Moving Towards More Just Communities on MLK Day

Posted by on Jan 15, 2018 | Comments Off on Moving Towards More Just Communities on MLK Day

Moving Towards More Just Communities on MLK Day

Today, we celebrate one of our nations most influential social change agents, Martin Luther King Jr. A pioneer in the field of human rights, Rev. King, as well as many other activist such as Rosa Parks, Fannie Lou Hammer, and Malcolm X, fought to end legalized segregation in the United States. On July 2nd, 1964, the cry of the civil rights movement was finally answered when President Lyndon B. Johnson signed the Civil Rights Act of 1964 into law ending the legalized practice of segregation. However, even though segregation was legally outlawed, the social and infrastructural components that upheld the system had yet to dissolve. In fact, many of these racists systems and unspoken practices of social hierarchy still exist today.

The work of the Charlottesville Food Justice Network (CFJN) has focused on understanding healthy inequalities that exist as a result of unfair access to healthy nutritious foods across race and class.  Last year, we teamed up with the University of Virginia Office for Sustainability to host a powerful activist in the food justice movement, Bryant Terry. CFJN’s meeting with Bryant Terry, motivated us to listen to the harsh truths about our food system, one in which we previously saw as abundant in sustainable practices and environmentally mindful. We stretched ourselves to really question what Food Justice means in our community and leaned into truly discovering best practices to promote justice. What we found can be accessed in the White Paper on Building a Healthy and Just Local Food System. But on a basic level, CFJN believes that food justice is the practice of considering food as a basic human right. When food justice is established we are assured that the safe and fair production, the equitable and responsible distribution, and the independent and informed preparation of fresh, nutritious, culturally appropriate food exists for all our citizens no matter race/ethnicity, class, age, nationality, gender, or zip code.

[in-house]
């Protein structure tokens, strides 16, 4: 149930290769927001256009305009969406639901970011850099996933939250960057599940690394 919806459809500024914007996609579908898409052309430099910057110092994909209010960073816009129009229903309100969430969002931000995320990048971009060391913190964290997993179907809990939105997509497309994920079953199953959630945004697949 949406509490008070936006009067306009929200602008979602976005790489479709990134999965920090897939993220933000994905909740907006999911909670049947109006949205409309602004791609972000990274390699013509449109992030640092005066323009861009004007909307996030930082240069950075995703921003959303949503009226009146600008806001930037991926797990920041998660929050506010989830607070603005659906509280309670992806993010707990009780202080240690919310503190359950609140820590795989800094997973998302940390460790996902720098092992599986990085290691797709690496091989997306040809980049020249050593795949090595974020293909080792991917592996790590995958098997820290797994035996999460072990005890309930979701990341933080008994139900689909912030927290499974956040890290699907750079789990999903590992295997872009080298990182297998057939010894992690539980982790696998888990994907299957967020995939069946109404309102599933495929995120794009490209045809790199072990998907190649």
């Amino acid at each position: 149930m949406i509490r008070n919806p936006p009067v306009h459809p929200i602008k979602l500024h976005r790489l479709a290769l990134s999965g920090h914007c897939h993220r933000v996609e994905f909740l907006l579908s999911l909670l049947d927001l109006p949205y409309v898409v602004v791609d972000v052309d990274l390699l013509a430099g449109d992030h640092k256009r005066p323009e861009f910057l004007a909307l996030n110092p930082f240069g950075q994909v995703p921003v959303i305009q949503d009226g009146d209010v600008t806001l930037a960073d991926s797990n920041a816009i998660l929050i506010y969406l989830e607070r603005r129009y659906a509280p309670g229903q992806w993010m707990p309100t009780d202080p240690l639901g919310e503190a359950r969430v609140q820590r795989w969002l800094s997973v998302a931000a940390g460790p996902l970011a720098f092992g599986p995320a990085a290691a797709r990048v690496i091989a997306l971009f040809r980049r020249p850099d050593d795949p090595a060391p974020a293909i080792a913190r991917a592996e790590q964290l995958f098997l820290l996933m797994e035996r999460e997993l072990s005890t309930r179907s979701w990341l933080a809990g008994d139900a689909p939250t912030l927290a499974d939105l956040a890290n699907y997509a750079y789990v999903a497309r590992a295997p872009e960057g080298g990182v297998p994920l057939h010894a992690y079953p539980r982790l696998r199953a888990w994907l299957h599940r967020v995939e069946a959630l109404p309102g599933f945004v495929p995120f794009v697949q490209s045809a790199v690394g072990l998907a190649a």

For City Schoolyard Garden, we work with our youth, many of whom are impacted by an unjust food system, to understand how their lives are influenced by unfair access. We uplift their perspectives and voice through activities that allow them to articulate what food justice means to them, such as in the photo story project with the garden aides. While there is a lot of work left to be done to move the needle on food access in our local community, one thing is certain — the most powerful tools we have to lead sustainable change is truth and collaboration. We must not be afraid of the truth, no matter how ugly it may look and sound. And collaboration across race and class has and always will be an imperative for building a thriving just society for all.